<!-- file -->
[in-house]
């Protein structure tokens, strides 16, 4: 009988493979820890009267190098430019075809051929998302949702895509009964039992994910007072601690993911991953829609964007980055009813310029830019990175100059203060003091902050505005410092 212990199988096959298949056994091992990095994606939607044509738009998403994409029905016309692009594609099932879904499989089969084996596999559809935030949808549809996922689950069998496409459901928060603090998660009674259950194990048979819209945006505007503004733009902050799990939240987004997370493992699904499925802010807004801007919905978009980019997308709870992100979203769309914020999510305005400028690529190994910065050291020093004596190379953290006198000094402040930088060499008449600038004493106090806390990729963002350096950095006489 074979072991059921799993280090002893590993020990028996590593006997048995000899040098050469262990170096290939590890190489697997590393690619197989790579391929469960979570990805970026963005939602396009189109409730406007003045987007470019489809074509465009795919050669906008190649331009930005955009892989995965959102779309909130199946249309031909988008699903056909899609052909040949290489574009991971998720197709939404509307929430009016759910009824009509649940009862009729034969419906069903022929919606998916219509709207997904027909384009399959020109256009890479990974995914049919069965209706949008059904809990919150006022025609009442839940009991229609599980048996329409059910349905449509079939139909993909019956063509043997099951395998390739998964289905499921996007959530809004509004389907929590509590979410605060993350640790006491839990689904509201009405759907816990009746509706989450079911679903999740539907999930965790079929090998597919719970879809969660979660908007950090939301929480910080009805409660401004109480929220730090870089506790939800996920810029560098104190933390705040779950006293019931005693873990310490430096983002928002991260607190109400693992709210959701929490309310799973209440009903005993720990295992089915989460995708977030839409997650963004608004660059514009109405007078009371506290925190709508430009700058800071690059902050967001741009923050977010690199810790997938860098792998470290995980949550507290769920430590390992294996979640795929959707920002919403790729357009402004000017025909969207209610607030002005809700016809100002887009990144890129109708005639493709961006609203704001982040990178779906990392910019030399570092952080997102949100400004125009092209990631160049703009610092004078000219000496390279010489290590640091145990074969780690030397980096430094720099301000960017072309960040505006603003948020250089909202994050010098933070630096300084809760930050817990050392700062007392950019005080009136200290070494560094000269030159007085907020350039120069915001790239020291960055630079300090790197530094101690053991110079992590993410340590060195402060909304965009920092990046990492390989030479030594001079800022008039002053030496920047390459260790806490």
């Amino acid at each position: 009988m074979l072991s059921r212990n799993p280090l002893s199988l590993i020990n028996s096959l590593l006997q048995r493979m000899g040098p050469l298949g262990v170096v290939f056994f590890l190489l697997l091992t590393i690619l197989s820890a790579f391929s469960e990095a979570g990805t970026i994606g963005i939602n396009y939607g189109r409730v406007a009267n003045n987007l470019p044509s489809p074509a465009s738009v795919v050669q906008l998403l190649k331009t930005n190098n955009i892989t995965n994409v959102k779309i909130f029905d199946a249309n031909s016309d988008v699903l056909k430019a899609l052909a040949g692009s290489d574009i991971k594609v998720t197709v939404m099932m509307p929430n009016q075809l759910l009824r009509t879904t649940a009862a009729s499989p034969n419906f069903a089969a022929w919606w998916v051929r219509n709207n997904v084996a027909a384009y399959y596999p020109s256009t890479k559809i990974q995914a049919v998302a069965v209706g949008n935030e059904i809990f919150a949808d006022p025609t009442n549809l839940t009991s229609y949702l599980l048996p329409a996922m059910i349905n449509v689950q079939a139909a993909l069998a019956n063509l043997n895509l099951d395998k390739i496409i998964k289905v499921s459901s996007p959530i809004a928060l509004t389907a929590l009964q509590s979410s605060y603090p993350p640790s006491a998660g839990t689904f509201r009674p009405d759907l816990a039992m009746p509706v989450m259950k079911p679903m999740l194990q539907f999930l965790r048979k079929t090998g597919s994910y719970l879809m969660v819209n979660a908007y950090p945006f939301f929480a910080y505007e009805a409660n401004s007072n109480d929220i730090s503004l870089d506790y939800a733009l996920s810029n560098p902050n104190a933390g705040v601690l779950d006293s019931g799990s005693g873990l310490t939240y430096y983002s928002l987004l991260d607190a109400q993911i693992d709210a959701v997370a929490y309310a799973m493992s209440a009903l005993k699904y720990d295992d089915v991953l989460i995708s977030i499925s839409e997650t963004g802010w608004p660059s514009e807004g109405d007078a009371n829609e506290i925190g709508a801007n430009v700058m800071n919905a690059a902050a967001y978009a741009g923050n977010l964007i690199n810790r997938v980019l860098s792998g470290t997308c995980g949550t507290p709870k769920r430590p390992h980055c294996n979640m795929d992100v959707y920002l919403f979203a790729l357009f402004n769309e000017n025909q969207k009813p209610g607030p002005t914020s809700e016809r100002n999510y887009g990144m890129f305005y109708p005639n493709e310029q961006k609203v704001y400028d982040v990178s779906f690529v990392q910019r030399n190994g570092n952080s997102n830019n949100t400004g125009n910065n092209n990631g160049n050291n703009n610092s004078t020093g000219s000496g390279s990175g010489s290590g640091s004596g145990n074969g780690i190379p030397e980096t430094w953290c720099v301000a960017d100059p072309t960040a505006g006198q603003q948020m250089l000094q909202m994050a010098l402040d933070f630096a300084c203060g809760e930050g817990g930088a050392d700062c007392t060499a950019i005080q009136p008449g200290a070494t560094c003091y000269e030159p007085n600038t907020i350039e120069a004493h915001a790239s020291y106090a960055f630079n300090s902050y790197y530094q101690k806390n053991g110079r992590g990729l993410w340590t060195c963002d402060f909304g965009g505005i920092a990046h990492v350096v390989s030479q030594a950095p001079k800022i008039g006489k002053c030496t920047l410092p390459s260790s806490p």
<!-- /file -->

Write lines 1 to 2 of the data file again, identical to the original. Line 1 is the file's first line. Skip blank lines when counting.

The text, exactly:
[in-house]
């Protein structure tokens, strides 16, 4: 009988493979820890009267190098430019075809051929998302949702895509009964039992994910007072601690993911991953829609964007980055009813310029830019990175100059203060003091902050505005410092 212990199988096959298949056994091992990095994606939607044509738009998403994409029905016309692009594609099932879904499989089969084996596999559809935030949808549809996922689950069998496409459901928060603090998660009674259950194990048979819209945006505007503004733009902050799990939240987004997370493992699904499925802010807004801007919905978009980019997308709870992100979203769309914020999510305005400028690529190994910065050291020093004596190379953290006198000094402040930088060499008449600038004493106090806390990729963002350096950095006489 074979072991059921799993280090002893590993020990028996590593006997048995000899040098050469262990170096290939590890190489697997590393690619197989790579391929469960979570990805970026963005939602396009189109409730406007003045987007470019489809074509465009795919050669906008190649331009930005955009892989995965959102779309909130199946249309031909988008699903056909899609052909040949290489574009991971998720197709939404509307929430009016759910009824009509649940009862009729034969419906069903022929919606998916219509709207997904027909384009399959020109256009890479990974995914049919069965209706949008059904809990919150006022025609009442839940009991229609599980048996329409059910349905449509079939139909993909019956063509043997099951395998390739998964289905499921996007959530809004509004389907929590509590979410605060993350640790006491839990689904509201009405759907816990009746509706989450079911679903999740539907999930965790079929090998597919719970879809969660979660908007950090939301929480910080009805409660401004109480929220730090870089506790939800996920810029560098104190933390705040779950006293019931005693873990310490430096983002928002991260607190109400693992709210959701929490309310799973209440009903005993720990295992089915989460995708977030839409997650963004608004660059514009109405007078009371506290925190709508430009700058800071690059902050967001741009923050977010690199810790997938860098792998470290995980949550507290769920430590390992294996979640795929959707920002919403790729357009402004000017025909969207209610607030002005809700016809100002887009990144890129109708005639493709961006609203704001982040990178779906990392910019030399570092952080997102949100400004125009092209990631160049703009610092004078000219000496390279010489290590640091145990074969780690030397980096430094720099301000960017072309960040505006603003948020250089909202994050010098933070630096300084809760930050817990050392700062007392950019005080009136200290070494560094000269030159007085907020350039120069915001790239020291960055630079300090790197530094101690053991110079992590993410340590060195402060909304965009920092990046990492390989030479030594001079800022008039002053030496920047390459260790806490």